DR CONGO – SITUATION ARCHIVE
JANUARY 31, 2014
The security and humanitarian situation in eastern Congo improved following the surrender of the M23 rebels in November 2013; however, many rebel groups remain and there is now a resurgence of violence.
The Congolese Army worked side by side with the UN MONUSCO peacekeeping force’s new Force Intervention Brigade to successfully push the M23 rebels out of the Congo and across the border into neighbouring Uganda, where they remain neutralized – although M23 is reportedly already regrouping. Regional reaction | M23 denial
Rebel groups are moving in to fill the power vacuums left by M23’s surrender. Mai Mai Checka—one of the most brutal rebel groups operating in eastern Congo—recently attacked the village of Pinga. Farther south near the country’s mining capital, Lubumbashi, local ‘mai mai’ (village defence) groups have burned more than 60 villages and are creating a “humanitarian catastrophe” as they continue the long-standing fight for the secession and independence of Katanga Province. ICRC press release | Doctors without Borders report
According to UN Refugee Agency statistics, three million Congolese citizens are today either internally displaced in the DRC or refugees in neighbouring countries.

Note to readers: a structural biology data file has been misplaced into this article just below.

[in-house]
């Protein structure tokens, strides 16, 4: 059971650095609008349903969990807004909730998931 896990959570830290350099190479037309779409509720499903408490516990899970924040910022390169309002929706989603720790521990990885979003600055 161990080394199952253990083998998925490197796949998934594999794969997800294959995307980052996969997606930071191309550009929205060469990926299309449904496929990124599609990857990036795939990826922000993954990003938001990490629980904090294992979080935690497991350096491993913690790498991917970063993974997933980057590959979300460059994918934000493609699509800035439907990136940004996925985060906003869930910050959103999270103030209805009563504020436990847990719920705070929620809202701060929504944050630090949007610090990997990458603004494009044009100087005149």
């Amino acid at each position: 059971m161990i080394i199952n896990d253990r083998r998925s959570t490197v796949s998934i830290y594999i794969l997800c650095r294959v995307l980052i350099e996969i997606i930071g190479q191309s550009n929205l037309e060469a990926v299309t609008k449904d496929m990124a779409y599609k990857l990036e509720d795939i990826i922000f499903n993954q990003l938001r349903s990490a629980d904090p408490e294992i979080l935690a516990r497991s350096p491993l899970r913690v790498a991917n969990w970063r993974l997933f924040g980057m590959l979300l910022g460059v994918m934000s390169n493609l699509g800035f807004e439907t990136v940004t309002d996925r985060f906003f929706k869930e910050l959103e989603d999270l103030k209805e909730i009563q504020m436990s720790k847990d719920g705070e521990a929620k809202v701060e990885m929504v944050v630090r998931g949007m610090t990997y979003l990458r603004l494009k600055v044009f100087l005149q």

In early 2012, the Tutsi-led M23 rebel group emerged. Its success in taking control of territory (and its suppport from Rwanda) led to the signing of a new UN-sponsored peace agreement on Feb 24 2013 as a multi-nation political commitment to put an end the ongoing conflict.
M23 is now split into two rival factions. One faction says it will sign a peace agreement with the DRC Government but keeps pushing the deadline. Meanwhile, UN General-Secretary Ban Ki-moon is leading the call for a new 4,000 person armed force that, unlike the MONUSCO peacekeepers, would take the offensive against the myriad of rebel groups in eastern Congo.
Today, more than a dozen armed militias operate in the eastern Congo…and fighting is escalating. Rebel groups (and Congo Army soldiers) are responsible for rape, massacres and killings, forced recruitment, pillaging, and extortion. To escape the violence, hundreds of thousands of civilians have fled their homes and are now more than two million Congolese internally displaced in their own country or are refugees in neighbouring countries.